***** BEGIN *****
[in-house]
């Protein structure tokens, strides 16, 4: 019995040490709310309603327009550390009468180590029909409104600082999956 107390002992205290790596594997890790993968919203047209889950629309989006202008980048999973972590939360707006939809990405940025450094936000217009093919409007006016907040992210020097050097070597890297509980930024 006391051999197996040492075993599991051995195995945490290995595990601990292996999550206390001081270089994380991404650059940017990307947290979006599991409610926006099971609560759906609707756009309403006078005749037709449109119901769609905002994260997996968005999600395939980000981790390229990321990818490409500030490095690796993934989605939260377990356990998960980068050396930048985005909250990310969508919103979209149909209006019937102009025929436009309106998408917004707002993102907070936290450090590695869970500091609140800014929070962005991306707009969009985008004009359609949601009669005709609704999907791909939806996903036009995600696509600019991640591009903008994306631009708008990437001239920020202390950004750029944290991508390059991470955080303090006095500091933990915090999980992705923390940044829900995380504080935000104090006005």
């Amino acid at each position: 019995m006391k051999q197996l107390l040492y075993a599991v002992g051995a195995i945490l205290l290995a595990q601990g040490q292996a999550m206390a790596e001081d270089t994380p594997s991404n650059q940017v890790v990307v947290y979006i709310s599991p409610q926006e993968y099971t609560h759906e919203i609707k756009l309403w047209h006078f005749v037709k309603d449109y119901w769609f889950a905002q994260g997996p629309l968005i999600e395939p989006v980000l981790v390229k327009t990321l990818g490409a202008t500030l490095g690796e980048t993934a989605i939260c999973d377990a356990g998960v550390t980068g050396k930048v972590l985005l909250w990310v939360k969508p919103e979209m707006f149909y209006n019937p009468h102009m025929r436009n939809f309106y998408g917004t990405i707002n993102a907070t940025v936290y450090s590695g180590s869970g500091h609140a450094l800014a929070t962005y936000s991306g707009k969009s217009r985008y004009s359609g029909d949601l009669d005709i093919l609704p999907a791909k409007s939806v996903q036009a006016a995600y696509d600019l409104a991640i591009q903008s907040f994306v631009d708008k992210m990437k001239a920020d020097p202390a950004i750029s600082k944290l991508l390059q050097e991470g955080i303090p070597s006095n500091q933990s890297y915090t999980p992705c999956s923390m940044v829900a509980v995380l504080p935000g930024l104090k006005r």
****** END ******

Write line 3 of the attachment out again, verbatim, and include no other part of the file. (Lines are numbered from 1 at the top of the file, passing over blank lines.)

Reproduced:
């Amino acid at each position: 019995m006391k051999q197996l107390l040492y075993a599991v002992g051995a195995i945490l205290l290995a595990q601990g040490q292996a999550m206390a790596e001081d270089t994380p594997s991404n650059q940017v890790v990307v947290y979006i709310s599991p409610q926006e993968y099971t609560h759906e919203i609707k756009l309403w047209h006078f005749v037709k309603d449109y119901w769609f889950a905002q994260g997996p629309l968005i999600e395939p989006v980000l981790v390229k327009t990321l990818g490409a202008t500030l490095g690796e980048t993934a989605i939260c999973d377990a356990g998960v550390t980068g050396k930048v972590l985005l909250w990310v939360k969508p919103e979209m707006f149909y209006n019937p009468h102009m025929r436009n939809f309106y998408g917004t990405i707002n993102a907070t940025v936290y450090s590695g180590s869970g500091h609140a450094l800014a929070t962005y936000s991306g707009k969009s217009r985008y004009s359609g029909d949601l009669d005709i093919l609704p999907a791909k409007s939806v996903q036009a006016a995600y696509d600019l409104a991640i591009q903008s907040f994306v631009d708008k992210m990437k001239a920020d020097p202390a950004i750029s600082k944290l991508l390059q050097e991470g955080i303090p070597s006095n500091q933990s890297y915090t999980p992705c999956s923390m940044v829900a509980v995380l504080p935000g930024l104090k006005r």